Compare any two graphics cards:
GeForce 8600 GS (OEM) vs GeForce GTX 650
IntroThe GeForce 8600 GS (OEM) comes with a GPU clock speed of 540 MHz, and the 256 MB of DDR2 memory runs at 400 MHz through a 128-bit bus. It also is comprised of 32 Stream Processors, 16 TAUs, and 8 Raster Operation Units.
Compare that to the GeForce GTX 650, which comes with clock speeds of 1058 MHz on the GPU, and 1250 MHz on the 2048 MB of GDDR5 RAM. It features 384 SPUs along with 32 Texture Address Units and 16 Rasterization Operator Units.
(No game benchmarks for this combination yet.)
Power Usage and Theoretical Benchmarks
Power Consumption (Max TDP)
In theory, the GeForce GTX 650 is 525% faster than the GeForce 8600 GS (OEM) in general, because of its greater data rate. (explain)
Texel RateThe GeForce GTX 650 should be quite a bit (approximately 292%) faster with regards to texture filtering than the GeForce 8600 GS (OEM). (explain)
Pixel RateIf using lots of anti-aliasing is important to you, then the GeForce GTX 650 is the winner, by far. (explain)
Please note that the above 'benchmarks' are all just theoretical - the results were calculated based on the card's specifications, and real-world performance may (and probably will) vary at least a bit.
Please note that the price comparisons are based on search keywords - sometimes it might show cards with very similar names that are not exactly the same as the one chosen in the comparison. We do try to filter out the wrong results as best we can, though.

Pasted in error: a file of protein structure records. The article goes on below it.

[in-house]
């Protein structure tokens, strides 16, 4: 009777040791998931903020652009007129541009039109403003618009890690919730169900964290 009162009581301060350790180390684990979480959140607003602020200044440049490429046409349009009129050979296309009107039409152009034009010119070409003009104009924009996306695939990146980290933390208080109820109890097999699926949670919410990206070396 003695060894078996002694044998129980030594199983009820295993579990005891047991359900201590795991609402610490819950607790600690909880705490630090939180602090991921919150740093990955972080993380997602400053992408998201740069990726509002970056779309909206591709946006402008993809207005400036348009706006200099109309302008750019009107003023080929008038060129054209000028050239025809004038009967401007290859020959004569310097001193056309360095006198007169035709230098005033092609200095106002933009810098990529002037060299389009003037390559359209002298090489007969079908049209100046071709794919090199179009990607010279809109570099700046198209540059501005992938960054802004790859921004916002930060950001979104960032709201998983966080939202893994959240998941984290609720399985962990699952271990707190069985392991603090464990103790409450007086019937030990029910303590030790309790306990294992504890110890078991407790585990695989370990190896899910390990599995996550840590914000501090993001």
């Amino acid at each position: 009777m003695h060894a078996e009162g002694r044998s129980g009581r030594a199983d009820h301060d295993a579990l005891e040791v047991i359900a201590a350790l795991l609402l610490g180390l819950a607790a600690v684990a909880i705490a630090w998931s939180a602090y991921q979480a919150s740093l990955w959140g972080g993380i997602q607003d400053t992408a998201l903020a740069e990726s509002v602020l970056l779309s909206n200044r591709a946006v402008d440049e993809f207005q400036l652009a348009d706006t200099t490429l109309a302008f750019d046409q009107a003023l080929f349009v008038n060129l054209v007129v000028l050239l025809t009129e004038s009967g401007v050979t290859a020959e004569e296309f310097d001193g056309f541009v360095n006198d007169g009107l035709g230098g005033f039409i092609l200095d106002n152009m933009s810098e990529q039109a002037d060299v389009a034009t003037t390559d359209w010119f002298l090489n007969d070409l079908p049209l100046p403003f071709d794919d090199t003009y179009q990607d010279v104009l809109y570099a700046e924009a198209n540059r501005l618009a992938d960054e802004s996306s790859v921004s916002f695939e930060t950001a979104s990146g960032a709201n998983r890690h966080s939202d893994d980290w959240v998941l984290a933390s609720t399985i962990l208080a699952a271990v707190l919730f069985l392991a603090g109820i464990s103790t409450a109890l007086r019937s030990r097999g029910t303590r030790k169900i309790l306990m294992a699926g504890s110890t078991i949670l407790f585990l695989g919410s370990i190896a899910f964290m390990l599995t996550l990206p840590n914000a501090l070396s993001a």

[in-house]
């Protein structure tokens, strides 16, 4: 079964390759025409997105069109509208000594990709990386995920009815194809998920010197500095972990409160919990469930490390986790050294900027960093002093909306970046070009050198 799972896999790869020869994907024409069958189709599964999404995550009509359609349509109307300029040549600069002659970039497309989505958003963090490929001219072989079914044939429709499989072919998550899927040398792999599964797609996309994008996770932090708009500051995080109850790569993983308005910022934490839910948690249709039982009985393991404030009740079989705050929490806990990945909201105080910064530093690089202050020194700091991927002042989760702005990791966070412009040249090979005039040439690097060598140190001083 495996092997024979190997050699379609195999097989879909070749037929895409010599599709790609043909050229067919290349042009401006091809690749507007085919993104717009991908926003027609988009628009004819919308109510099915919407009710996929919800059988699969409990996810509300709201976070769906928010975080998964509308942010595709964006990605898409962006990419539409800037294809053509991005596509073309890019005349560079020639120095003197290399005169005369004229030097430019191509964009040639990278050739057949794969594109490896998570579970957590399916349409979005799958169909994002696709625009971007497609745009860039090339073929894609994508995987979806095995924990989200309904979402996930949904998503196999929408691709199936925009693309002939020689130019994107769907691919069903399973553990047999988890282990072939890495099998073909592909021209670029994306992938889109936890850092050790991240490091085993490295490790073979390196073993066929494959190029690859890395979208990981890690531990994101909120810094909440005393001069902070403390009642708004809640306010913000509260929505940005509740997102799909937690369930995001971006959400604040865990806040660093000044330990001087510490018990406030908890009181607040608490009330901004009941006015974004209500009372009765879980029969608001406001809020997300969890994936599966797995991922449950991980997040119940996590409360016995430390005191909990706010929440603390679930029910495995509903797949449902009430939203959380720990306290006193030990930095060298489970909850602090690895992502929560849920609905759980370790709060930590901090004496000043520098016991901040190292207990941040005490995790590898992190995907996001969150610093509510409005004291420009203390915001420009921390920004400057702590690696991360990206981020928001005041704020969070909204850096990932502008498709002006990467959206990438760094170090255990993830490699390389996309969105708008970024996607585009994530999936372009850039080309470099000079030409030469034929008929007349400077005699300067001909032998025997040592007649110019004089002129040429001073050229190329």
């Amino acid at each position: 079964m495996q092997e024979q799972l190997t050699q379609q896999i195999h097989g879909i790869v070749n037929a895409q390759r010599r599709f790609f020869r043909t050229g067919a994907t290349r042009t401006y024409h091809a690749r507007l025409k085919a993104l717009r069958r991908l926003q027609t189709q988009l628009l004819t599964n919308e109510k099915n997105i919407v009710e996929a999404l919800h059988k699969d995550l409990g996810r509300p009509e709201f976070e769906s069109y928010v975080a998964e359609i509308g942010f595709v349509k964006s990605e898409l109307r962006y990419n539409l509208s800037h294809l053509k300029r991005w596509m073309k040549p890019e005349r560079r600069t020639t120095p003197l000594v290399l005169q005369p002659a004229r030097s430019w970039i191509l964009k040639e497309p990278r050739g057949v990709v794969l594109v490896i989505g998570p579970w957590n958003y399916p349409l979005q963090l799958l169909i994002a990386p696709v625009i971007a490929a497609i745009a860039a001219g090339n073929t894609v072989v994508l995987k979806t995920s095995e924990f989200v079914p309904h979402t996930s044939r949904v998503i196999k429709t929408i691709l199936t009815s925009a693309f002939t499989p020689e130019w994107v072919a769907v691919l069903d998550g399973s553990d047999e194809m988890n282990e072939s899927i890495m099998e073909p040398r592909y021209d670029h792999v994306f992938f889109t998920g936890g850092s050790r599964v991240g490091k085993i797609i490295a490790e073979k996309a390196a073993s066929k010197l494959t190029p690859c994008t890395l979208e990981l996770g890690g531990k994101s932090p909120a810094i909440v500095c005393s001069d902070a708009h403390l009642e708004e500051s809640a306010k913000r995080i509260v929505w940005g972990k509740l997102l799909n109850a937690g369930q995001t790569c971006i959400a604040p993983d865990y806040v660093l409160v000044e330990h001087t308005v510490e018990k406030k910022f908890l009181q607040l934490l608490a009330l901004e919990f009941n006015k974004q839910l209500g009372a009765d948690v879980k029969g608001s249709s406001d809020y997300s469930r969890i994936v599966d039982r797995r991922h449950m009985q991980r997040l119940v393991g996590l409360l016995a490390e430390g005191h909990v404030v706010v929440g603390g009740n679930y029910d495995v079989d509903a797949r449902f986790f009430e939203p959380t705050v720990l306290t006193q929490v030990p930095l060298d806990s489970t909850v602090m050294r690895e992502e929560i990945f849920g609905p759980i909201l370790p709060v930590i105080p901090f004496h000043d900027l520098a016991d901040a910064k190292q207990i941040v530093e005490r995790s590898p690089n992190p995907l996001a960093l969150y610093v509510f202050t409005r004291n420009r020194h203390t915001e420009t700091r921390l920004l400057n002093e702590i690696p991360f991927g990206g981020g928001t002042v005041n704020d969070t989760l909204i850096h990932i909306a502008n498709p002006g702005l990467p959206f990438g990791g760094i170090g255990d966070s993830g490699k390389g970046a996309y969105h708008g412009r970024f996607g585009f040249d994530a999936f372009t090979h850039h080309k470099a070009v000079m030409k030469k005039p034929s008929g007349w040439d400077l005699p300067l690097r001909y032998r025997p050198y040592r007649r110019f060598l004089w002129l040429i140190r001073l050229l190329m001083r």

Memory Bandwidth: Bandwidth is the largest amount of data (counted in megabytes per second) that can be transported over the external memory interface in a second. It is calculated by multiplying the card's interface width by its memory clock speed. If the card has DDR memory, it should be multiplied by 2 again. If it uses DDR5, multiply by ANOTHER 2x. The higher the bandwidth is, the better the card will be in general. It especially helps with AA, High Dynamic Range and high resolutions.
Texel Rate: Texel rate is the maximum texture map elements (texels) that are applied per second. This is calculated by multiplying the total amount of texture units by the core speed of the chip. The better the texel rate, the better the card will be at handling texture filtering (anisotropic filtering - AF). It is measured in millions of texels processed per second.
Pixel Rate: Pixel rate is the maximum amount of pixels the video card can possibly write to the local memory in a second - measured in millions of pixels per second. The figure is worked out by multiplying the number of ROPs by the the core clock speed. ROPs (Raster Operations Pipelines - sometimes also referred to as Render Output Units) are responsible for outputting the pixels (image) to the screen. The actual pixel rate also depends on quite a few other factors, most notably the memory bandwidth - the lower the memory bandwidth is, the lower the ability to get to the max fill rate.